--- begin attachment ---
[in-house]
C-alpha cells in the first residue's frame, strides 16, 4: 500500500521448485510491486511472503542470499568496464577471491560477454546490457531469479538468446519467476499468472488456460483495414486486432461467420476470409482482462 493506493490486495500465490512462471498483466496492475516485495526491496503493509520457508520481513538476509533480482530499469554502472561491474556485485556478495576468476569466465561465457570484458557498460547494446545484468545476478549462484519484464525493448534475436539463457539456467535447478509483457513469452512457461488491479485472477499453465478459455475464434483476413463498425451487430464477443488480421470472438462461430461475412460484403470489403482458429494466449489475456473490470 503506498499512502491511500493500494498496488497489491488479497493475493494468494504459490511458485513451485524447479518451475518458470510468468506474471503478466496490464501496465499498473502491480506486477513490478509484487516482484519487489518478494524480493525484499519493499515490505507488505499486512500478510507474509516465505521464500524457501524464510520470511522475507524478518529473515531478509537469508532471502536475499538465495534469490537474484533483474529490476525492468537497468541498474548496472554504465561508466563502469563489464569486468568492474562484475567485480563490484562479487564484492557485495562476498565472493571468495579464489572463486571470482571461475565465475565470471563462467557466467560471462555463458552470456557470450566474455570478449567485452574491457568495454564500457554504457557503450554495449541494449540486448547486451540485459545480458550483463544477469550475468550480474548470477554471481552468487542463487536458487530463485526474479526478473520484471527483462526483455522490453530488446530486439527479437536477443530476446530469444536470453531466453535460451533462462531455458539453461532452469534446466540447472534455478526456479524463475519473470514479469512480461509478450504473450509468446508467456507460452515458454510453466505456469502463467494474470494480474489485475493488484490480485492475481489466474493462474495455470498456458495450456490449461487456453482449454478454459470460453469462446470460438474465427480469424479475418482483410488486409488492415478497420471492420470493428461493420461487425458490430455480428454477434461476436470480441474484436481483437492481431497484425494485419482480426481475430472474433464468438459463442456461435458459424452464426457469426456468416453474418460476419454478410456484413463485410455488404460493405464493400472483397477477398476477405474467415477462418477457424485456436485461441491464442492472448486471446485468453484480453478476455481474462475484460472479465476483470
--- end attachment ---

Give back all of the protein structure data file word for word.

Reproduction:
[in-house]
C-alpha cells in the first residue's frame, strides 16, 4: 500500500521448485510491486511472503542470499568496464577471491560477454546490457531469479538468446519467476499468472488456460483495414486486432461467420476470409482482462 493506493490486495500465490512462471498483466496492475516485495526491496503493509520457508520481513538476509533480482530499469554502472561491474556485485556478495576468476569466465561465457570484458557498460547494446545484468545476478549462484519484464525493448534475436539463457539456467535447478509483457513469452512457461488491479485472477499453465478459455475464434483476413463498425451487430464477443488480421470472438462461430461475412460484403470489403482458429494466449489475456473490470 503506498499512502491511500493500494498496488497489491488479497493475493494468494504459490511458485513451485524447479518451475518458470510468468506474471503478466496490464501496465499498473502491480506486477513490478509484487516482484519487489518478494524480493525484499519493499515490505507488505499486512500478510507474509516465505521464500524457501524464510520470511522475507524478518529473515531478509537469508532471502536475499538465495534469490537474484533483474529490476525492468537497468541498474548496472554504465561508466563502469563489464569486468568492474562484475567485480563490484562479487564484492557485495562476498565472493571468495579464489572463486571470482571461475565465475565470471563462467557466467560471462555463458552470456557470450566474455570478449567485452574491457568495454564500457554504457557503450554495449541494449540486448547486451540485459545480458550483463544477469550475468550480474548470477554471481552468487542463487536458487530463485526474479526478473520484471527483462526483455522490453530488446530486439527479437536477443530476446530469444536470453531466453535460451533462462531455458539453461532452469534446466540447472534455478526456479524463475519473470514479469512480461509478450504473450509468446508467456507460452515458454510453466505456469502463467494474470494480474489485475493488484490480485492475481489466474493462474495455470498456458495450456490449461487456453482449454478454459470460453469462446470460438474465427480469424479475418482483410488486409488492415478497420471492420470493428461493420461487425458490430455480428454477434461476436470480441474484436481483437492481431497484425494485419482480426481475430472474433464468438459463442456461435458459424452464426457469426456468416453474418460476419454478410456484413463485410455488404460493405464493400472483397477477398476477405474467415477462418477457424485456436485461441491464442492472448486471446485468453484480453478476455481474462475484460472479465476483470